May 17, 2012



We had a wonderful visit today with one of our readers, Luann Barbagallo, who stopped by to pick up two pints of syrup and to see just what PHF was all about.

Luann and her family are starting their own homestead in a nearby county. I’m not sure what pearls of wisdom we had to offer as Luann has twenty years of gardening, canning and raising milk goats under her belt. That experience will go a long way in starting a homestead. I hope to keep in touch Luann, you never know, we may need some milk goat advice when we finally get to that stage.

We showed her how the off grid system worked and then took a tour of the farm, stopping by to see the princess piggies. The girls were on their best behavior and allowed Luann to view the pig palace set up. She was interested to see what methods we use to raise our pigs since she and her husband will be purchasing their own feeder pigs in just a few days.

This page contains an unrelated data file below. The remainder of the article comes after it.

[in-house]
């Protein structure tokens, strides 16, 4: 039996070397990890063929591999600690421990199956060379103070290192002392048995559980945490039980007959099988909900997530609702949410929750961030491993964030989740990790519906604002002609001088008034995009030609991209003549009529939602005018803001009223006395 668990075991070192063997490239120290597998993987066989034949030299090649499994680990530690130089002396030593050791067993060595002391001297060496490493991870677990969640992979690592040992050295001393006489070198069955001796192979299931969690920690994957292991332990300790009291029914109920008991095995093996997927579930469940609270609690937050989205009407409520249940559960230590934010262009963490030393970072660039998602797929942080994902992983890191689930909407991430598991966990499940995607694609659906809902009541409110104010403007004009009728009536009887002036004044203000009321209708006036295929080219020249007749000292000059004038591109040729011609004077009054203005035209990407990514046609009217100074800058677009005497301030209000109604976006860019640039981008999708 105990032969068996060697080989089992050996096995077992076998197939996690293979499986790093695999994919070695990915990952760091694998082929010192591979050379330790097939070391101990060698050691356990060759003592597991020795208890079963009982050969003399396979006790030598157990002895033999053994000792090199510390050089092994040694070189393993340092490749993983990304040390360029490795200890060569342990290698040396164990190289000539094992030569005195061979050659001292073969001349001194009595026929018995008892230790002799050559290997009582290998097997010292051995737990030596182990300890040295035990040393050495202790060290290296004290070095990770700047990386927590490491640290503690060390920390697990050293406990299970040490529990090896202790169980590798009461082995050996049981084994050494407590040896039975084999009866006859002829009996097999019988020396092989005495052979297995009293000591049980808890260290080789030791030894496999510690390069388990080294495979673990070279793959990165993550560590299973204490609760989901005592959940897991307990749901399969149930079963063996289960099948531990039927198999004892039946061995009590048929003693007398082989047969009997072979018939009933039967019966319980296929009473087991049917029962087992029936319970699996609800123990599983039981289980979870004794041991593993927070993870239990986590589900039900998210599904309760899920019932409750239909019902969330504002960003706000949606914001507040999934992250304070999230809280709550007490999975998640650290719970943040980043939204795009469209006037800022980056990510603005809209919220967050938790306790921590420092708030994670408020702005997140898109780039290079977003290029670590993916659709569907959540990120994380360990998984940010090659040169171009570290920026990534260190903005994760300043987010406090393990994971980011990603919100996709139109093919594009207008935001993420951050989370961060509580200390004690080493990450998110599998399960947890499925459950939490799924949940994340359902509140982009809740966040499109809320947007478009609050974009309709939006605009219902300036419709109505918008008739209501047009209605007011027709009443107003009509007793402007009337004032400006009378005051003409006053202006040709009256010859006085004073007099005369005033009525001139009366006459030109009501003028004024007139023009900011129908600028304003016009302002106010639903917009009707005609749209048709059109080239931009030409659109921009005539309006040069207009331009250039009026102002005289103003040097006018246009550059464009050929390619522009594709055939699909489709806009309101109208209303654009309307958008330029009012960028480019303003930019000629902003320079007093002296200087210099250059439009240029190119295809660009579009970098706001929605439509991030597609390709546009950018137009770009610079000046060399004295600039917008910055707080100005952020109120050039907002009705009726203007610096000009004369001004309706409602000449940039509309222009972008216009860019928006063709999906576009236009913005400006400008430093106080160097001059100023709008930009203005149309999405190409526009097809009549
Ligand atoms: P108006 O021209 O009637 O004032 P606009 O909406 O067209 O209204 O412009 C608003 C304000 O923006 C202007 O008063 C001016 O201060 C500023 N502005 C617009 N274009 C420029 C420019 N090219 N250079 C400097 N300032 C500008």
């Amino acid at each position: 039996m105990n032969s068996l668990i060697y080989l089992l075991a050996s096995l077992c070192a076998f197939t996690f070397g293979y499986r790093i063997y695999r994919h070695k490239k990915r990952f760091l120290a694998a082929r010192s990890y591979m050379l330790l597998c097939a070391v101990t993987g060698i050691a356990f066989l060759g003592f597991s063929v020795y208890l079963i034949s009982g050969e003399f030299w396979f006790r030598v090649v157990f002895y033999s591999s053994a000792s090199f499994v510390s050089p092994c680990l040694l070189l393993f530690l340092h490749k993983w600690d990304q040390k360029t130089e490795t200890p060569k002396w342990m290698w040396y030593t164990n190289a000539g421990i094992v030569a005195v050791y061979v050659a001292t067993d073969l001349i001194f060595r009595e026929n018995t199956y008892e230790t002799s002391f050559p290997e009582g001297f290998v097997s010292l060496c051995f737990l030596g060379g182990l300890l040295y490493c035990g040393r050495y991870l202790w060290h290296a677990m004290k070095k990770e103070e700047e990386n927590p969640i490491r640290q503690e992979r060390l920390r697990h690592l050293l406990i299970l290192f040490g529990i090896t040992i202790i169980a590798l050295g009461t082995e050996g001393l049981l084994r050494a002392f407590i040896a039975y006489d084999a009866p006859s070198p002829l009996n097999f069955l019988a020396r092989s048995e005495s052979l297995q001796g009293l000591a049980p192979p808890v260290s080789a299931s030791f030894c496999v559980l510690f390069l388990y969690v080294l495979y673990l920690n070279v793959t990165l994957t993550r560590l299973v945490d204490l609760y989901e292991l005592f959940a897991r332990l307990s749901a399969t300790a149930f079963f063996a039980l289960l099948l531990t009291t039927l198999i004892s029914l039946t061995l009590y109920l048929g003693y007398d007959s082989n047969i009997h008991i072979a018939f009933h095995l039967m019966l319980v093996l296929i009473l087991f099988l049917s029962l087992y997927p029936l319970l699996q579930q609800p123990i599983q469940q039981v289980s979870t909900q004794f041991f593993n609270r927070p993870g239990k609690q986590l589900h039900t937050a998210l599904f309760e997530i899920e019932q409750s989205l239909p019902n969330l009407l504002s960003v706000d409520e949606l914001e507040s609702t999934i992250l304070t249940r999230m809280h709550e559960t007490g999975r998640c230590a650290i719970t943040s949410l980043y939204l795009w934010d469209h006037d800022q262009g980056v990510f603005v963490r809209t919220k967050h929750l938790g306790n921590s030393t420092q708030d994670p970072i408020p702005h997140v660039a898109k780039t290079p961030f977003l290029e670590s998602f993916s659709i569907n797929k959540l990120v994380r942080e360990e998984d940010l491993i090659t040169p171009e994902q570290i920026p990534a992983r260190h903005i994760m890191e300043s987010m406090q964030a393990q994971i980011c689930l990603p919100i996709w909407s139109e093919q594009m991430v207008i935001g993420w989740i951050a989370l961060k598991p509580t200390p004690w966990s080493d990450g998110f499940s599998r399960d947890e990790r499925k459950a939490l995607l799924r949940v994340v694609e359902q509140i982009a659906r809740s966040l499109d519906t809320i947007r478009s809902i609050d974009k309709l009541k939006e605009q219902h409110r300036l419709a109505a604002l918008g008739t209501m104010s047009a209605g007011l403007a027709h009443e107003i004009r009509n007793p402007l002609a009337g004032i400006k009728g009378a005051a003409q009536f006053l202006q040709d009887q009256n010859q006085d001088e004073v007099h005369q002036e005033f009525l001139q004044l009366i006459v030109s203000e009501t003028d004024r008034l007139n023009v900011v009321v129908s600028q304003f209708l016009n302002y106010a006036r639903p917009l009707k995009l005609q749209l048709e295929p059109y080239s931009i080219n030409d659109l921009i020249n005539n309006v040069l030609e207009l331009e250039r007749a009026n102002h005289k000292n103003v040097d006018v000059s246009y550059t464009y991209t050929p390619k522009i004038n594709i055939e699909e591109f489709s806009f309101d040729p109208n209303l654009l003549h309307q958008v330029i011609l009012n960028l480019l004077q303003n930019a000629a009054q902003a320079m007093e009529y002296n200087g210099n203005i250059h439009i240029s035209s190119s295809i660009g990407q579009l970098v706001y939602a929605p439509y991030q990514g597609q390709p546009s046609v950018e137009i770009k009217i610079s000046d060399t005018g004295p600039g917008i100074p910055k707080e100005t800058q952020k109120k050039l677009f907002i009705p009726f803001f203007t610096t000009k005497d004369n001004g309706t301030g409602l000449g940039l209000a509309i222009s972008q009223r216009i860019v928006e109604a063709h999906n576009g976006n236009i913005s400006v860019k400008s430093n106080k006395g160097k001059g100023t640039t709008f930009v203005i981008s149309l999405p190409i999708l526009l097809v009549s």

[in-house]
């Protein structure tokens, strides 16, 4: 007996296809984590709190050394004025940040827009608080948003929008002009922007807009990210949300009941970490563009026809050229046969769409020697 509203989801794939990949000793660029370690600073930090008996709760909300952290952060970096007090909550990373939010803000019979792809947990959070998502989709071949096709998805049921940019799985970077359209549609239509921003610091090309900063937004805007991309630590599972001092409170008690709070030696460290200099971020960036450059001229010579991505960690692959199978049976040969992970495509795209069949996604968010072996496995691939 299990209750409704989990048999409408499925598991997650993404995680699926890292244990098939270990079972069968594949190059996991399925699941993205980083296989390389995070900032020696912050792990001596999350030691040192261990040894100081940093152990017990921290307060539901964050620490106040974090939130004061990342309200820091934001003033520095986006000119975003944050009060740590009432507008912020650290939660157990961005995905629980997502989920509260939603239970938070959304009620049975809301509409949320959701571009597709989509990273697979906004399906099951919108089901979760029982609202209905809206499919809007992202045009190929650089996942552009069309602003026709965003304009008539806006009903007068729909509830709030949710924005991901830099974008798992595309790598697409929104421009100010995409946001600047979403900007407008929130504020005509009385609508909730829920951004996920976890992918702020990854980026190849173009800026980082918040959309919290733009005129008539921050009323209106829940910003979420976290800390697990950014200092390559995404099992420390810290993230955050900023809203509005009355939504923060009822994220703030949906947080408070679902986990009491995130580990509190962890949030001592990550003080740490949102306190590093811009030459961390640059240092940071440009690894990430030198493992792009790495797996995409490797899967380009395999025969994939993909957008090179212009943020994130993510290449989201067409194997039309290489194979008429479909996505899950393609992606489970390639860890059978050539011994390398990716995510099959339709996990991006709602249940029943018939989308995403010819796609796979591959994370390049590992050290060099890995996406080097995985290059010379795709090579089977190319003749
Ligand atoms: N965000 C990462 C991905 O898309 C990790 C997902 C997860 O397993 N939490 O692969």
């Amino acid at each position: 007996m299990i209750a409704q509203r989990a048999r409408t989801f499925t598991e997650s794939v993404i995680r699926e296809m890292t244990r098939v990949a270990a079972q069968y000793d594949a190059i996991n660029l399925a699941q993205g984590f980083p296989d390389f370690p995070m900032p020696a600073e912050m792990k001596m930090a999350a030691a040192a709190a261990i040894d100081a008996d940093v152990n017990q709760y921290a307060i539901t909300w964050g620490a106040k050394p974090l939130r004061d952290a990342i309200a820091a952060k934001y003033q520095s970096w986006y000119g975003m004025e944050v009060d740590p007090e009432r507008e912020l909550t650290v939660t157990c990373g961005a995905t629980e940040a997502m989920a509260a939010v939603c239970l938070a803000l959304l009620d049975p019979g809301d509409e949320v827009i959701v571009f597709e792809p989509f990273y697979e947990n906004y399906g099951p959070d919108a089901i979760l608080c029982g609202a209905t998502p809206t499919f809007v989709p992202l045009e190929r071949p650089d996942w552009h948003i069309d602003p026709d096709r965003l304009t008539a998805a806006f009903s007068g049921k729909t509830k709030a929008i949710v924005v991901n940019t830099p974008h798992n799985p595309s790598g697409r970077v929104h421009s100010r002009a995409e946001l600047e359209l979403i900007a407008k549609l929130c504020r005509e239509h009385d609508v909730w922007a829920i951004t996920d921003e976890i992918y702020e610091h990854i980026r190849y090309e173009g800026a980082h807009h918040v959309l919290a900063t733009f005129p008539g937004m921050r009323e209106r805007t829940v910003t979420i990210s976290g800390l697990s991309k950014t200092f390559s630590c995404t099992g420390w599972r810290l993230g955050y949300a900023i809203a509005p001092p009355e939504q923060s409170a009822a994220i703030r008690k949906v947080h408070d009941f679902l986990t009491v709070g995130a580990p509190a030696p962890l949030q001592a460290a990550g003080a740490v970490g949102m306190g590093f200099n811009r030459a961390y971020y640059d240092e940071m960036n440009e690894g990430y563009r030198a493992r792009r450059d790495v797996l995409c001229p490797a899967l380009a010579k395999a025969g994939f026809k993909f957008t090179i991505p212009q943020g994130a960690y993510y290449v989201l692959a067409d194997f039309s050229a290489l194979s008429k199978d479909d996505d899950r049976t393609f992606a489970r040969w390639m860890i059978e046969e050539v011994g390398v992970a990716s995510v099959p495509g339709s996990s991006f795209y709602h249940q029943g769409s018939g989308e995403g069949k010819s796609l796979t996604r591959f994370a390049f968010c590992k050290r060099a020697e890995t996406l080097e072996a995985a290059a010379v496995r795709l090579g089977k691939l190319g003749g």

We showed her the smoke house where we smoked eight hams last fall, because if your going to raise pigs you have to have a smoke house. She whole heartedly agreed.

In the past few years we have come to know several homesteading families and one of the nice things about it is that we all share ideas. Everyone has abilities that can help another. We are all folks who choose to live a simpler lifestyle, who choose to leave the whirlwind world of consumerism and depend on our own ingenuity to provide for ourselves.

It was a great experience to meet someone from our blog family of readers. Luann, thank you so much for stopping by, we thoroughly enjoyed your visit. Wish you lived a little bit closer. You and your husband are always welcome.



December 10, 2011